For many years I worked at a Renaissance Festival and apparently had a voice twin, with a similar body/hair type who lived in another state and worked at the festival there. I would regularly have to have the conversation with people that I didn’t know them. I developed two main responses. If they came up and asked me “why/when/what was I doing at this Fair instead of the other” – I would smile and tell them that hometown fair is my favorite, which fair had they met twin me at? and if I got the “no, I am sure it was you” – I would say that it is totally possible (I once had a high school acquaintance/friend recognize me while I was working and start doing the “I know you” routine, and I told him that it was totally plausible, but I don’t recall – which caused him to remember where it was we knew each other and caused his wife to laugh hysterically because “it’s plausible” was a strange response)

  40. I get this so much because apparently everyone knows or has known a pleasant fat girl with straight hair and a wicked sense of humor. And we allll look alike, I guess? There’s even another woman in my large, extended hobby-appreciation circle who is also fat with straight hair who otherwise looks NOTHING like me and people will call me her name, and her by my name. It’s pretty much like being told that they only have room in their heads for ONE FAT FRIEND DOSSIER and that’s it! Insulting AND hilarious!

    • Jadis said:

      Totally seconding the phenomenon of the ONE FAT FRIEND DOSSIER. I can’t count how many times people have called me by the wrong name of another fat woman they know who, barring our fatness, actually looks absolutely nothing like me.

      Also, my father had, at various points throughout my life, told me I looked like Roseanne Barre, Rosie O’Donnell, Camryn Manheim, and Melissa McCarthy. I suspect, had a gotten a deep enough tan, he’d have told me I resembled Queen Latifah. Jesus wept.

      • I don’t know if this will make anyone feel better, but apparently all short women look alike too.

        Or maybe I just look like everyone’s other short acquaintance.

  41. I get every.single. celebrity with short brown hair, no matter how different our faces look. Carrie Ann Moss (1999 was tough), Natalie Portman, Anne Hathaway, Rachel Leigh Cook when it was slightly longer & flippy, etc. These are all tempered with the “sorta” that definitely implies “like a less attractive version of”.

    I do have a slight Winona-circa-Reality Bites resemblance that comes up A LOT, which is honestly the best compliment one could give a slightly weird Older Millenial. Still, though, keep it to yourself!!

    • Thanksforallthefish said:

      Yes. Fun side dose when they go down the Natalie Portman Zoe Deschenele (sp?) sweet quirky brunette actress line…sometimes it is a line…and sometimes they’re actually just looking for a Manic Pixie Dream Girl…so definitely not a compliment.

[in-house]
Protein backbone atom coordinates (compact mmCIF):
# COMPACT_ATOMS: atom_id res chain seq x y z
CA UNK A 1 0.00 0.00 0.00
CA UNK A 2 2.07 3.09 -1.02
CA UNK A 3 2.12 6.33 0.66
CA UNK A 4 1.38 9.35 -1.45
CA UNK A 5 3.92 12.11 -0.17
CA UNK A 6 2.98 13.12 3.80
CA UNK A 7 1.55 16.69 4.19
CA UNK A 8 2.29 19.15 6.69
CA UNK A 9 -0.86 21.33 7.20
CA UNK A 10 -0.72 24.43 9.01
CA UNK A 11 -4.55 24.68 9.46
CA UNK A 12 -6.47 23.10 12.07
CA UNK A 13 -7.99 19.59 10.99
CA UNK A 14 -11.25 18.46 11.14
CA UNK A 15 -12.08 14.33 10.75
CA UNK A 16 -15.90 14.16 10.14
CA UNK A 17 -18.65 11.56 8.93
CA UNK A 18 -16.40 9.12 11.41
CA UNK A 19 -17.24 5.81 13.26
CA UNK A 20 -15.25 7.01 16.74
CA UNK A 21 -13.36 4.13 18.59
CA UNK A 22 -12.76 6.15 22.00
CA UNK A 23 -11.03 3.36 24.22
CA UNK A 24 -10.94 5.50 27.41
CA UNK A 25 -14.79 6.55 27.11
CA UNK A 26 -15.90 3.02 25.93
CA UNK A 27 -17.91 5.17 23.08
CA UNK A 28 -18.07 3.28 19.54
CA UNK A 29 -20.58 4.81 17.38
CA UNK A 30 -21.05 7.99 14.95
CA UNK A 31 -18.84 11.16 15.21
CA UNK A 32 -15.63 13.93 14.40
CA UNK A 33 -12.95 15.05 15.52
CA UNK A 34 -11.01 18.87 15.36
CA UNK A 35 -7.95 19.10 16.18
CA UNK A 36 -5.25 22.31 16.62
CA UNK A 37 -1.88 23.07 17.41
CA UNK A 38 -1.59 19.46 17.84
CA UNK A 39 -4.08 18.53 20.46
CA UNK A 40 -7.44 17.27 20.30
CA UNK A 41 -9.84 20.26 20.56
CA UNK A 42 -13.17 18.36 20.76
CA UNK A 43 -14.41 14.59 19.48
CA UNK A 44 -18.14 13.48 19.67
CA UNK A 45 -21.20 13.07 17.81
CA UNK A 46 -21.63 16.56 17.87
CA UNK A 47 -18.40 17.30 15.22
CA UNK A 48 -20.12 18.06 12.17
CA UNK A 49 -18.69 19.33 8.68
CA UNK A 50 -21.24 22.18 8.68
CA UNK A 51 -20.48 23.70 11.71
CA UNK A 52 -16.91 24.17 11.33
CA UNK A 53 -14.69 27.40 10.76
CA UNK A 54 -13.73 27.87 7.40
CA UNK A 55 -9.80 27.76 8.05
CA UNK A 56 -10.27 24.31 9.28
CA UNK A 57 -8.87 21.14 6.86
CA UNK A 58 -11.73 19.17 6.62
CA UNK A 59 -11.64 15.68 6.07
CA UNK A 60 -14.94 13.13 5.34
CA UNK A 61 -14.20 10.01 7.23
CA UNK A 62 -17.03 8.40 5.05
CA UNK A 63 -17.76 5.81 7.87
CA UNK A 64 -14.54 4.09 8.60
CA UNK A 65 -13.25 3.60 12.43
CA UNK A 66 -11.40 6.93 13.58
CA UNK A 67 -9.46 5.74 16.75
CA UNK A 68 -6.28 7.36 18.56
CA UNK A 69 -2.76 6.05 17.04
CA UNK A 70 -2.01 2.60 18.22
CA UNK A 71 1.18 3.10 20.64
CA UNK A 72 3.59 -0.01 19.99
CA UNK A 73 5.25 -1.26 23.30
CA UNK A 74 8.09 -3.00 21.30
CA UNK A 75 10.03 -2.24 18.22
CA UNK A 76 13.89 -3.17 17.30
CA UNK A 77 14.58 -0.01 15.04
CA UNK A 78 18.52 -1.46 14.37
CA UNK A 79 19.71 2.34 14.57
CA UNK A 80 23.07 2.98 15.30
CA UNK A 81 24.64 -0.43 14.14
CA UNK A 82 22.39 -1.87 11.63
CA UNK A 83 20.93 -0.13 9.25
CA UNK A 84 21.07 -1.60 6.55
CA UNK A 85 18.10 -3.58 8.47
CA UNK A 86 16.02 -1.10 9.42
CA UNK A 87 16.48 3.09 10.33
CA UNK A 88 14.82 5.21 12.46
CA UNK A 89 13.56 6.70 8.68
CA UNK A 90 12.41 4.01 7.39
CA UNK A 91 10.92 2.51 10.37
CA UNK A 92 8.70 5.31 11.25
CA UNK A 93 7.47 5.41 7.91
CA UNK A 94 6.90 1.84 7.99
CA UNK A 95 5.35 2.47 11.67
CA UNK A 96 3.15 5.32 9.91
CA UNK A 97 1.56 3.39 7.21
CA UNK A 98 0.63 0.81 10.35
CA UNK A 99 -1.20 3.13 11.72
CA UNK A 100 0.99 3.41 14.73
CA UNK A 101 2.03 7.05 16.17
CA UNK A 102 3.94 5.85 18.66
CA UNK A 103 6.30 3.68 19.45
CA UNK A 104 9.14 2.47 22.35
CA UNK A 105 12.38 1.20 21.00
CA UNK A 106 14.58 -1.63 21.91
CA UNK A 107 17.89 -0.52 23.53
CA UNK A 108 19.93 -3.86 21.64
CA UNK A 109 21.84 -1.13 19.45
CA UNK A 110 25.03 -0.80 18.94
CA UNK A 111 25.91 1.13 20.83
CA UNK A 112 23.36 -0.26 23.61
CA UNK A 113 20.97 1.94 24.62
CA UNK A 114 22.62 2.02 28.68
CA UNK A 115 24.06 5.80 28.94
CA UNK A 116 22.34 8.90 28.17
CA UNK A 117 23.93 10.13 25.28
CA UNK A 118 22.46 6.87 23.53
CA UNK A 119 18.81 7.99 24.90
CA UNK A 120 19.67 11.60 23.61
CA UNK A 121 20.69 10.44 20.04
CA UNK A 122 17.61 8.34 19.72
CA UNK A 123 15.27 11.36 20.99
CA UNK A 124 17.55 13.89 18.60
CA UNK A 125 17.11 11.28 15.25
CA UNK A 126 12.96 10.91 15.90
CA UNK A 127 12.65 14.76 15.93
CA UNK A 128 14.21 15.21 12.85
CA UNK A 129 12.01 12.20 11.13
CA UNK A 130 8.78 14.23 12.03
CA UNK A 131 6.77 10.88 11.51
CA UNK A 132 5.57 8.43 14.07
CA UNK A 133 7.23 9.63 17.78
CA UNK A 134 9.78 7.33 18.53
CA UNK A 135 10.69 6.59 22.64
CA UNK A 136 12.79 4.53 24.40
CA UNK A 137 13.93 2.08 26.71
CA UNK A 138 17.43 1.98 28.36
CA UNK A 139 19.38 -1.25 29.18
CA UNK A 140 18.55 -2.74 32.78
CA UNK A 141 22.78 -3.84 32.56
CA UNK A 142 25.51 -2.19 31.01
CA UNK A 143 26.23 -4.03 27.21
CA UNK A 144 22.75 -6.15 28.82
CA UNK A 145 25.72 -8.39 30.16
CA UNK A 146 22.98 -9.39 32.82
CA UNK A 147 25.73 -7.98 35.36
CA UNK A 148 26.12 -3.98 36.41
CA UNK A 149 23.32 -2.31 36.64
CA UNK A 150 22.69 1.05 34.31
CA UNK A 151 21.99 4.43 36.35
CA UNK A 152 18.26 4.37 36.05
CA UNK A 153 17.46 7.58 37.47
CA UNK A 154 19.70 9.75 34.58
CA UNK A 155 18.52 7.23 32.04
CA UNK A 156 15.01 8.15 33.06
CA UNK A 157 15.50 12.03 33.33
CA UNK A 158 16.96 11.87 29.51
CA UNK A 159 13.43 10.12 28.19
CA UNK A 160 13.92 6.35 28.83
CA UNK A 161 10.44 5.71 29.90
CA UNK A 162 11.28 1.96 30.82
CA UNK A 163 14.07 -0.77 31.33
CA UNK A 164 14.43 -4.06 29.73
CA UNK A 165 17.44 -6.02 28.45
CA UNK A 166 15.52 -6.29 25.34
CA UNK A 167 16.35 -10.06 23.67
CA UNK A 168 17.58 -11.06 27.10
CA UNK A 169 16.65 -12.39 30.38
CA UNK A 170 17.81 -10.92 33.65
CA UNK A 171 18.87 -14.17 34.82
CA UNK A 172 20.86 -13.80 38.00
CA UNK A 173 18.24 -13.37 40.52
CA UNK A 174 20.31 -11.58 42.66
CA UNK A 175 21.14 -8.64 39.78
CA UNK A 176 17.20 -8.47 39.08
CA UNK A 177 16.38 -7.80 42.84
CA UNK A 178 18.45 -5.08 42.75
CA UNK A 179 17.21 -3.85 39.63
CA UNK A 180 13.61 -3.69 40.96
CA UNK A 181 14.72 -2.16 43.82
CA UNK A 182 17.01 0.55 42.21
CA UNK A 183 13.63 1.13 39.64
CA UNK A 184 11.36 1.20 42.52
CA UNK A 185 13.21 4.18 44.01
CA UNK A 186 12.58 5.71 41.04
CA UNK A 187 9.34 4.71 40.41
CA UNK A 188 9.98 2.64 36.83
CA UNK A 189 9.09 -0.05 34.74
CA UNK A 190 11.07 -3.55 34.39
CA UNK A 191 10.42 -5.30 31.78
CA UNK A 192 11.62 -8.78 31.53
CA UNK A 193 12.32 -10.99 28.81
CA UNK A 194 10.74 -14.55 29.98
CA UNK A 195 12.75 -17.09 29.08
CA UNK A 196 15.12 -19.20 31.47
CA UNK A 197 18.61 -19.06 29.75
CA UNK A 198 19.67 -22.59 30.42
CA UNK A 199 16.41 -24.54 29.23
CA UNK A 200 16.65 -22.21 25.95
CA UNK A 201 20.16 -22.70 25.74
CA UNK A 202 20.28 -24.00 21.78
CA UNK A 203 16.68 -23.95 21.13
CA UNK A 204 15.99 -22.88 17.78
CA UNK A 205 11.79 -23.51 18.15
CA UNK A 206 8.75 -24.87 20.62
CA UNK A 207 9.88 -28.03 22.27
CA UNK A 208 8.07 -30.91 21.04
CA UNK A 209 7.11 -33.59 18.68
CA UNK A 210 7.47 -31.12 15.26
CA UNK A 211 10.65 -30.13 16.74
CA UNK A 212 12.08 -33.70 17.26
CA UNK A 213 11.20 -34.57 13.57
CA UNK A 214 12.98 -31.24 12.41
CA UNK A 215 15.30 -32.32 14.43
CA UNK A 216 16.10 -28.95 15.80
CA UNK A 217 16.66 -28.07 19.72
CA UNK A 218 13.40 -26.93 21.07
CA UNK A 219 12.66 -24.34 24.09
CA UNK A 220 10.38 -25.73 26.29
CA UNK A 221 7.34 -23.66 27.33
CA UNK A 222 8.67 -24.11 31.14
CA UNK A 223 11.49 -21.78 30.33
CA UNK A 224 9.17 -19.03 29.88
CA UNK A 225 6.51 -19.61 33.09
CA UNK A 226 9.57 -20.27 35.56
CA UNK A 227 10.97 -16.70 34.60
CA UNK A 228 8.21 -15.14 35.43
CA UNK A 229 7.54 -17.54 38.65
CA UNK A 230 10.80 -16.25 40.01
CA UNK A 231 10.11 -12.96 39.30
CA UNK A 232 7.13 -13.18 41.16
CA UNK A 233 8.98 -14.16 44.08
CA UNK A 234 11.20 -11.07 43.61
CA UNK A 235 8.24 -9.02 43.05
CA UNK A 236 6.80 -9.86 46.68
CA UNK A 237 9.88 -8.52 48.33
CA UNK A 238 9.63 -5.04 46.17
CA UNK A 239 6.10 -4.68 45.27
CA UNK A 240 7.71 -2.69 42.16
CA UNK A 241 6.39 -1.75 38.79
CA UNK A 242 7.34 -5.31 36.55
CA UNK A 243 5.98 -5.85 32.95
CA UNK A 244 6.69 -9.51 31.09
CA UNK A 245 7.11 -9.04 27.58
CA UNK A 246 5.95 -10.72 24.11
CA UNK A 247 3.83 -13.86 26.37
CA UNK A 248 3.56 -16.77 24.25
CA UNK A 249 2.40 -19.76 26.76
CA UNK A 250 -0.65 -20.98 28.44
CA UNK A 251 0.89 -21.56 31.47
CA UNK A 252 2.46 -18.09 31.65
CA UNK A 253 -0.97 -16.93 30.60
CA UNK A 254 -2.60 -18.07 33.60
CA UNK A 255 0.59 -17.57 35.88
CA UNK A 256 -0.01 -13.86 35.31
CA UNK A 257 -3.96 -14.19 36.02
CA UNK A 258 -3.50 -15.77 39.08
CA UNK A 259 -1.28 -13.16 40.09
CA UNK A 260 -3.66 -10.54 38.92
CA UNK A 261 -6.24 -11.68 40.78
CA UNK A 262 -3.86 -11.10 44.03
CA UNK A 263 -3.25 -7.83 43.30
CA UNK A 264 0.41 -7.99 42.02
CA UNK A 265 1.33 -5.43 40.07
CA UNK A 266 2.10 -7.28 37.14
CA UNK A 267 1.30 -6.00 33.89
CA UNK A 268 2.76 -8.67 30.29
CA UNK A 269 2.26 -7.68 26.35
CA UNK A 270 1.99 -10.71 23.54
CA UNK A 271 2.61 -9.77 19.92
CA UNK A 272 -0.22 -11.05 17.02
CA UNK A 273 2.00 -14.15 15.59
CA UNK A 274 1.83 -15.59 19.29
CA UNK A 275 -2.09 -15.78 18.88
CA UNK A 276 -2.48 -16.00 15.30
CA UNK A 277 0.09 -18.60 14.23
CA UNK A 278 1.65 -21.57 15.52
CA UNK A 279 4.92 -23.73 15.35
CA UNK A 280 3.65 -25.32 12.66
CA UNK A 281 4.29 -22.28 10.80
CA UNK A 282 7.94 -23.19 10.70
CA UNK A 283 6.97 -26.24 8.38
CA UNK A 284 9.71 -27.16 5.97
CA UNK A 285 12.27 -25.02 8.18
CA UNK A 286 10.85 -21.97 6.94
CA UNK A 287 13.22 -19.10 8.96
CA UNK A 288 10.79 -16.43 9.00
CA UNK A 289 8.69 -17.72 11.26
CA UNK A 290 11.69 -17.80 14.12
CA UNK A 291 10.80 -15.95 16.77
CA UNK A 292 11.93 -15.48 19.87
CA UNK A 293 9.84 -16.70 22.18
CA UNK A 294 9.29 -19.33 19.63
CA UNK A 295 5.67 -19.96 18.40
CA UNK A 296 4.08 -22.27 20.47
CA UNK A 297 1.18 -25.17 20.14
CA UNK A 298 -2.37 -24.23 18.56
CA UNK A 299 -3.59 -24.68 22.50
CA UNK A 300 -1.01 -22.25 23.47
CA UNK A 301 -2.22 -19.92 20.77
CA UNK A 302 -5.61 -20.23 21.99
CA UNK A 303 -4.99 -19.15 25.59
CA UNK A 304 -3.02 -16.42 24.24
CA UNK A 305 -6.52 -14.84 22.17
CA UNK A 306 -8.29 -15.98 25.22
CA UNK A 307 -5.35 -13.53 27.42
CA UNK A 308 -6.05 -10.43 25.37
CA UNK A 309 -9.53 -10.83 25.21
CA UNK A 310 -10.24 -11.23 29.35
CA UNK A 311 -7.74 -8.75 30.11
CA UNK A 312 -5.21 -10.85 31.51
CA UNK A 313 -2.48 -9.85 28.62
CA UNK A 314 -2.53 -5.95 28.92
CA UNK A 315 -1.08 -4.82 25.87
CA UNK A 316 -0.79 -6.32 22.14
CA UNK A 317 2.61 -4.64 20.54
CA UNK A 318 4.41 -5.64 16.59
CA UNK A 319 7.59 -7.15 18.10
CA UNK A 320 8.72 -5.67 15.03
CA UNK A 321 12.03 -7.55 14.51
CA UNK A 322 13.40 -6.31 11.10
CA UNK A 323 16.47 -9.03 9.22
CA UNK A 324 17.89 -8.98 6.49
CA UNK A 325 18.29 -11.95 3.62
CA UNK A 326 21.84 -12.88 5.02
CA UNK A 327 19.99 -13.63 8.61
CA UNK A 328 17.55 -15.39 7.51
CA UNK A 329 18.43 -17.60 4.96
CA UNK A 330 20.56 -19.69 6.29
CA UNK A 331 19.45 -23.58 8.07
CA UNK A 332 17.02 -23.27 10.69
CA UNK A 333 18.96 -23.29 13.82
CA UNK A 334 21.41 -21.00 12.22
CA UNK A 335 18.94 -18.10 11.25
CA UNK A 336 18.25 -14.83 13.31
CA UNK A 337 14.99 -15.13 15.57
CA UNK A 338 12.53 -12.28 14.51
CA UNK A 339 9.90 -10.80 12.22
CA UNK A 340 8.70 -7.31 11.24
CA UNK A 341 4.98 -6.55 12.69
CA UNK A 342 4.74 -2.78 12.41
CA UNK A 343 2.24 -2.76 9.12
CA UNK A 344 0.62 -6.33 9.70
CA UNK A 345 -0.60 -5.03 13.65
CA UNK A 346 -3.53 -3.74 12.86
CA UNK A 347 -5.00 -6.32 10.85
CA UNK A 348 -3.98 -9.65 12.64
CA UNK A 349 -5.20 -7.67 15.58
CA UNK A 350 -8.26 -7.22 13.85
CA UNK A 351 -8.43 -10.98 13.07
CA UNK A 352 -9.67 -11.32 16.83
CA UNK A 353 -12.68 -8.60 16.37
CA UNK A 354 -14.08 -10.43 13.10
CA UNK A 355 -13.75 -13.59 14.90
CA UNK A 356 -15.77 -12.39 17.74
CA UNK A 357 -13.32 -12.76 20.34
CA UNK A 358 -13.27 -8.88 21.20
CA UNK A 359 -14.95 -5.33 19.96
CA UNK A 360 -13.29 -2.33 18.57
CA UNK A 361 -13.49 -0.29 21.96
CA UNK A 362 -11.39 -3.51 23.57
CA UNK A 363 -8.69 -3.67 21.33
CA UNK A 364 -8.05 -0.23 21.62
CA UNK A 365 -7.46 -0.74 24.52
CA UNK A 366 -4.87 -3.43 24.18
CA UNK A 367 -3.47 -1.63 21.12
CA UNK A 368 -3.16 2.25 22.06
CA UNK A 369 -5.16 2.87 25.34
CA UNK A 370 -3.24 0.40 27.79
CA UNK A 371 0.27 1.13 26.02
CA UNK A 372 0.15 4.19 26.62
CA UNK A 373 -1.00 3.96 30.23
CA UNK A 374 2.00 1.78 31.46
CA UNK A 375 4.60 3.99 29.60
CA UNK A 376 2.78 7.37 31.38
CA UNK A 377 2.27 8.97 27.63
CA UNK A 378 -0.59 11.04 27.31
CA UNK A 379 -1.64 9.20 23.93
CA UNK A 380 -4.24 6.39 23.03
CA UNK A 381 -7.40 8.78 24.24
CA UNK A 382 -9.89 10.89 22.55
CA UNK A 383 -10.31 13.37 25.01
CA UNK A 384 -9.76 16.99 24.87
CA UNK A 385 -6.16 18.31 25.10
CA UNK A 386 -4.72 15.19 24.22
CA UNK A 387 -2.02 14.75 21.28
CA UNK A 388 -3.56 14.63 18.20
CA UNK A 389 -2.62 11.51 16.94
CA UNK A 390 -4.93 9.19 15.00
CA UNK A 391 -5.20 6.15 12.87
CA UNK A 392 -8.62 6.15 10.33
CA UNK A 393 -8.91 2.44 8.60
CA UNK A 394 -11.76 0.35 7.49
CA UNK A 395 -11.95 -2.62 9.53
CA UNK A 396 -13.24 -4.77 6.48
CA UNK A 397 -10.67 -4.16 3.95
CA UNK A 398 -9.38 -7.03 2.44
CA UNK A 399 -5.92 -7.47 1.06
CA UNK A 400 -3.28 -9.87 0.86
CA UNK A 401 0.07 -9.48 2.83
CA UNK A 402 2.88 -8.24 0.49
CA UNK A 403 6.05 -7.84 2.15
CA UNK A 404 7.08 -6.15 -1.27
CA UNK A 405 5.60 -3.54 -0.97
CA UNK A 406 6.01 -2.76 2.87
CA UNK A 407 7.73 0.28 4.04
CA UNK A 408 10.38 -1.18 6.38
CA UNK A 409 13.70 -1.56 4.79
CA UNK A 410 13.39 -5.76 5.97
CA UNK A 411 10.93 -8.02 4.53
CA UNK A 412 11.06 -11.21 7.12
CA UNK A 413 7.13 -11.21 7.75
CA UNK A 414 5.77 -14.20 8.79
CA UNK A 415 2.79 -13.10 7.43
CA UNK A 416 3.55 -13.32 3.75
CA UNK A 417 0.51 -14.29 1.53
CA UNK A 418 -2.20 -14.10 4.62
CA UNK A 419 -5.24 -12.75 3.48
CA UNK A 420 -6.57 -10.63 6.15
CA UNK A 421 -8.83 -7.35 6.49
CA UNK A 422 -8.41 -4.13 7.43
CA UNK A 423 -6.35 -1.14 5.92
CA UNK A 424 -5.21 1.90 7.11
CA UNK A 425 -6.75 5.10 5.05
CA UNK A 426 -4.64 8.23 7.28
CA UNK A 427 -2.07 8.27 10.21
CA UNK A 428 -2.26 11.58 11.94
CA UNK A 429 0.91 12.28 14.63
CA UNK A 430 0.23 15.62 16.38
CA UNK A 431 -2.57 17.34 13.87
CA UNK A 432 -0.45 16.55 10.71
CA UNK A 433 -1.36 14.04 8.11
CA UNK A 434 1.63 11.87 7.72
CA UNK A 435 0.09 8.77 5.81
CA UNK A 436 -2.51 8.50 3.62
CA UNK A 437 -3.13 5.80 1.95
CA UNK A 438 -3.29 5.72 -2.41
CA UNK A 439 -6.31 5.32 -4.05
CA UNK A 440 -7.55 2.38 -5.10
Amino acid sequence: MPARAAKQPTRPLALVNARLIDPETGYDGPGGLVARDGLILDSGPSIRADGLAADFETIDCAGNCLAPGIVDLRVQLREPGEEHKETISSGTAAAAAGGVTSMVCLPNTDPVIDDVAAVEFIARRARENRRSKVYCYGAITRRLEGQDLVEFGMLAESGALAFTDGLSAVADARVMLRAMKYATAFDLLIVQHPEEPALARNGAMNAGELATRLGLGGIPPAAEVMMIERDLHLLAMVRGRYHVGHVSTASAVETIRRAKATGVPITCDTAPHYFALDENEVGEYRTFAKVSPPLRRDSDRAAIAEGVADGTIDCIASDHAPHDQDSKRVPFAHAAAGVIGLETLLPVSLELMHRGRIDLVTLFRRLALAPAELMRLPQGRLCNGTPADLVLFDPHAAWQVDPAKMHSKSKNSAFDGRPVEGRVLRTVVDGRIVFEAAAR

Shaved head got me Sinead O’Conor and Natalie Portman from V for Vendetta so I’m not complaining on that front.

  42. Anon said:

    One of my sisters was an actress, and in our 20s we looked enough alike that I was often mistaken for her. I just smiled and thanked them for liking my work, and signed autographs. I always figured they’d rather have met actress than actress’s sister.

  43. Reenie said:

    Oof, I feel this one. My favorite version is people insisting they know me from high school. This seems to be a thing that dudes especially insist on, and I assure them that I DID NOT go to their high school, as I went to a small all girls school and knew LITERALLY everyone in my class and many of the other classes as well, also, you are a DUDE, so you were NOT THERE.

    I also had someone come up to me while I was on vacation thinking I was one of my cousins. That one was actually pretty fun.

  44. Hermione Stranger said:

    I had a variation on this awkward encounter that only because awkward in retrospect.

    The scene: a sunny summer day downtown. Some enthusiastic people are handing out flyers for the “Because I Am A Girl” campaign. Most of them are girls, but there are a few young men.

    A young man hands me a flyer, and I recognize him! And he recognizes me! I say “Oh gosh hi, how are you?” He replies “Oh my god, I am so great! How’s everything with you?”

    We have a pleasant catch-up conversation and I hear all about the nice man he’s dating and I tell him how school is driving me crazy. I take the flyer and head merrily on my way.

    About twenty seconds later it occurs to me that he was not the acquaintance I thought he was. I do not know him. He does not know me. But darn if he wasn’t pleasant.